There's one lady fighter (Doris Lung) who seemed awesome, whipping dudes' clothes off with her braids (for real), and so I invented a sequel/reboot/remake where she is secretly the Master of the Flying Guillotine and takes everybody by surprise. Get on it, filmmakers.


Pair This Movie With: The international fighting competition made me think of Enter the Dragon, which is fucking rad.


Thursday, February 7, 2013

Forbidden Zone (1982) at 366 Weird Movies

Seen: On dvd on our projector set-up, rented from netflix.

So last semester I wrote a paper on pop culture in museums and used MoMA's Tim Burton exhibit as my focus. Since then I've had a hankering to revisit some of his early films, but also I was encouraged to check out Forbidden Zone, a weird and wacky musical that grew out of the Mystic Knights of the Oingo Boingo, which Burton cites as a reference (and of course features his frequent composer, Danny Elfman). While the film is somewhat notorious for its stupid use of blackface- done out of juvenile ignorance, I think, not racist beliefs- it's mostly a strangely compelling, almost completely nonsensical live-action cartoon that pulls from jazz greats like Cab Calloway and Josephine Baker as well as German Expressionism, Betty Boop, and whatever fucked up notions the screenwriters had in their heads. The music is fantastic, it's got Susan Tyrell and Hervé Villechaize, and the visuals are artfully DIY.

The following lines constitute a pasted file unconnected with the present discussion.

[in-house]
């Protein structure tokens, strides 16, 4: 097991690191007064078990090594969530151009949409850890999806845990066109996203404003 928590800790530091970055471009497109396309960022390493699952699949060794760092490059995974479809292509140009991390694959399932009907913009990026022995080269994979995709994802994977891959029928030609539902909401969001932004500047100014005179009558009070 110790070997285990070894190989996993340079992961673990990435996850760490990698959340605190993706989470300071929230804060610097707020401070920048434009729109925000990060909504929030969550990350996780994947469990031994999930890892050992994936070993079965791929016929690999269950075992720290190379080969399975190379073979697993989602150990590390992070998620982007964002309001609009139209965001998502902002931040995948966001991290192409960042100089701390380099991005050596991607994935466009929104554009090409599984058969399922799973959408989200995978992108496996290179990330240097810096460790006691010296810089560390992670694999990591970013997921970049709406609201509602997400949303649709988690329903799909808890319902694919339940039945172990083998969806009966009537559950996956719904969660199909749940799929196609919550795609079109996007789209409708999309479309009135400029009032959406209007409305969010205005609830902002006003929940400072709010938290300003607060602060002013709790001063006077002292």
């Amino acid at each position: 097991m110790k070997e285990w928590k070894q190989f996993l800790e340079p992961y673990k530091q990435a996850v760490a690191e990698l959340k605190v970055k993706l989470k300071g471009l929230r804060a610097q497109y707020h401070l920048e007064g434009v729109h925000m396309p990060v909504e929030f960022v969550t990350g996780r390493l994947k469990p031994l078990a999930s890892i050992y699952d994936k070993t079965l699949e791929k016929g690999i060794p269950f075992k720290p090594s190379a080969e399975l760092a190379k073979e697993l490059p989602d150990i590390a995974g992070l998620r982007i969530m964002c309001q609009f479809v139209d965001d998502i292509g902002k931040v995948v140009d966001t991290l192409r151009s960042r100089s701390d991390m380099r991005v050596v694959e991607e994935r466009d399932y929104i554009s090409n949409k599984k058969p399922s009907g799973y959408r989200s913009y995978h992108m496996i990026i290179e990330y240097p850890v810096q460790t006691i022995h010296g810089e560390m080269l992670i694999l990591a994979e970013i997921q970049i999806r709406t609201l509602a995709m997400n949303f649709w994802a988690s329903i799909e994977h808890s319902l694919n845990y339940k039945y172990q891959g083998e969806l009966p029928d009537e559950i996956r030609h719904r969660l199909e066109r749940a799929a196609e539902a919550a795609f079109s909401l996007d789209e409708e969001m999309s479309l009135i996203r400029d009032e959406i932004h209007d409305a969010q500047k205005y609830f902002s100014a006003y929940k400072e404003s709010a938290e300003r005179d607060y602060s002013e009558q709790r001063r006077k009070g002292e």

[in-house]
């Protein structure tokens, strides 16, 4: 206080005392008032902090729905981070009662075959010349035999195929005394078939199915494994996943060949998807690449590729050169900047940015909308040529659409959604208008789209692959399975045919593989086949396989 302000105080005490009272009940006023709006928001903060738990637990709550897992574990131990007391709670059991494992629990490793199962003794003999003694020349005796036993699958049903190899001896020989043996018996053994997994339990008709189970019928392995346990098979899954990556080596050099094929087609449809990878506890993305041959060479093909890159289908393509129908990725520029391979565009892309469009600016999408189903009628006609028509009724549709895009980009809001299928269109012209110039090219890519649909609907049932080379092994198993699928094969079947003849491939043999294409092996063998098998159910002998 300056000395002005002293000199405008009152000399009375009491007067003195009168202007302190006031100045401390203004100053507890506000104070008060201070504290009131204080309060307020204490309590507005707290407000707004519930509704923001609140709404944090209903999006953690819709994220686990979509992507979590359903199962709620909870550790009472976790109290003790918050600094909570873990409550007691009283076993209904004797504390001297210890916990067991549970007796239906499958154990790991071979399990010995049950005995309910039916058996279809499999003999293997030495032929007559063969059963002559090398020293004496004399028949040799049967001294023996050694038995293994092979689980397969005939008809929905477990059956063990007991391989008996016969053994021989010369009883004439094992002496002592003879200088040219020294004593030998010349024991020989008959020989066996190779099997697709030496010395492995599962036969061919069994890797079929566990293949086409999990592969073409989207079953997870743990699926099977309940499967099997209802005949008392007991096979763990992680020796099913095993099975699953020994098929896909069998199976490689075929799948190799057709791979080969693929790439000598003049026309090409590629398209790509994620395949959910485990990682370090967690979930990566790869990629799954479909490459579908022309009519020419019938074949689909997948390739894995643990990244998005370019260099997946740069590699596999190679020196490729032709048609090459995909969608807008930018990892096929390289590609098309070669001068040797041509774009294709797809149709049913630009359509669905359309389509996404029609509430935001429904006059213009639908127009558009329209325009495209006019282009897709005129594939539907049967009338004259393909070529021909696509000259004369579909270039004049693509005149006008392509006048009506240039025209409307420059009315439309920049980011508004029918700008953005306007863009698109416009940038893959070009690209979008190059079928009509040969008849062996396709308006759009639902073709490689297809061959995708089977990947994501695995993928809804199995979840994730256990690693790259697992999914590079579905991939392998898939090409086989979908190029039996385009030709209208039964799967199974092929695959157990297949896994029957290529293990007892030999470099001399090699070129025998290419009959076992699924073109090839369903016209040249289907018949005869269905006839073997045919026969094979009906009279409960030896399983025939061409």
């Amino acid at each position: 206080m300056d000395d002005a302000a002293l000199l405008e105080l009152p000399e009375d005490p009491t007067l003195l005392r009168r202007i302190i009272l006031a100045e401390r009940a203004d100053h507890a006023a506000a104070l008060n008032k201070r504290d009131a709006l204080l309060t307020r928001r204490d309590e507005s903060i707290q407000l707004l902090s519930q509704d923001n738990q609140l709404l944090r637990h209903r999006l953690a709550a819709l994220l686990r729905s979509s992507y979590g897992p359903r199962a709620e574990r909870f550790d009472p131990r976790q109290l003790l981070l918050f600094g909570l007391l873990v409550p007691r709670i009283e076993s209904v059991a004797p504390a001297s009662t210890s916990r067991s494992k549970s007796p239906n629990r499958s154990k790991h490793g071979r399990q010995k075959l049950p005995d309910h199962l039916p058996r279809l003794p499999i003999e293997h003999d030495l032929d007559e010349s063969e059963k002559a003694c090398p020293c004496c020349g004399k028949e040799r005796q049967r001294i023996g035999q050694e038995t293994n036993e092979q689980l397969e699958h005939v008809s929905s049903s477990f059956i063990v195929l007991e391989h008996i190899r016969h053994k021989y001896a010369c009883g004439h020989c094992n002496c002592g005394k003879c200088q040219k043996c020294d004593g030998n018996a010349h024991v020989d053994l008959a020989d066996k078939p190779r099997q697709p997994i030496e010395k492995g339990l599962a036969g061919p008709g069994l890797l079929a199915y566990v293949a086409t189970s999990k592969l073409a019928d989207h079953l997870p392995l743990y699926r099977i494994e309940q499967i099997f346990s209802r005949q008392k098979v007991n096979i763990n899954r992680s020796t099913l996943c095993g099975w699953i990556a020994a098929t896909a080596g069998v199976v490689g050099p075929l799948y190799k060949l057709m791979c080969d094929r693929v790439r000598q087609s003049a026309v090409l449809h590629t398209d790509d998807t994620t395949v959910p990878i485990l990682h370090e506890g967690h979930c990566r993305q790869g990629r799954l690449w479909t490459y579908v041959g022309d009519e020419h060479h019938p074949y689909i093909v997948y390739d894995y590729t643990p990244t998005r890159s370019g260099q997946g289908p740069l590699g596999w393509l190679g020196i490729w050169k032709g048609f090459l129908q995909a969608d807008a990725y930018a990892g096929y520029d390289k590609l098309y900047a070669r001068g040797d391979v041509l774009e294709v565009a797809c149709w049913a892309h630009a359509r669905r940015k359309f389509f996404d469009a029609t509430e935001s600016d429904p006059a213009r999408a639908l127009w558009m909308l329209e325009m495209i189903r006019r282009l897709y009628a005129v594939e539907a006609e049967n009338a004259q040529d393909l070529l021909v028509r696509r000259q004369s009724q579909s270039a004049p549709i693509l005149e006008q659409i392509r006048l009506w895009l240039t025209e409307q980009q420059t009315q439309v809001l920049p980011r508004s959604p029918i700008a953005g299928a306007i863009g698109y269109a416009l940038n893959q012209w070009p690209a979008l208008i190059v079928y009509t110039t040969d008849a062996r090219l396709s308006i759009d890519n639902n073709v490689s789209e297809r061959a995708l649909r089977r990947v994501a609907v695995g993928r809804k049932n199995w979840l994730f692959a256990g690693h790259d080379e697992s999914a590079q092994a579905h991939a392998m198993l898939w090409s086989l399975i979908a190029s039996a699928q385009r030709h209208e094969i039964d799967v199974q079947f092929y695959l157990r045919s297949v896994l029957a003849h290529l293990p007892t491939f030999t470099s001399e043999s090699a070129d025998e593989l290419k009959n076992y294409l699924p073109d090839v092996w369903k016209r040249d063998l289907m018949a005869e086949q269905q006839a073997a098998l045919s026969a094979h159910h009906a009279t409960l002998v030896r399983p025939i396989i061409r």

I don't know, man, I am not at all condoning the blackface, obviously, but I was able to look past its limited screentime (about a minute total?) due to the fascinating weirdness of the rest of it. And I listened to Richard Elfman on the commentary where he's like "I didn't really think about being offensive, and when people talked about Jewish stereotypes I didn't get it since my actual Jewish grandfather played that role and he basically played himself", and he gave the whole "I grew up in a black neighborhood, I have tons of black friends"-type excuse. I think he just wanted to reference these old-timey cartoons that inspired him and he didn't really understand how it would actually come across. Again: Totally Not Ok, but I think the film is worth it for its music and imagination and great cast.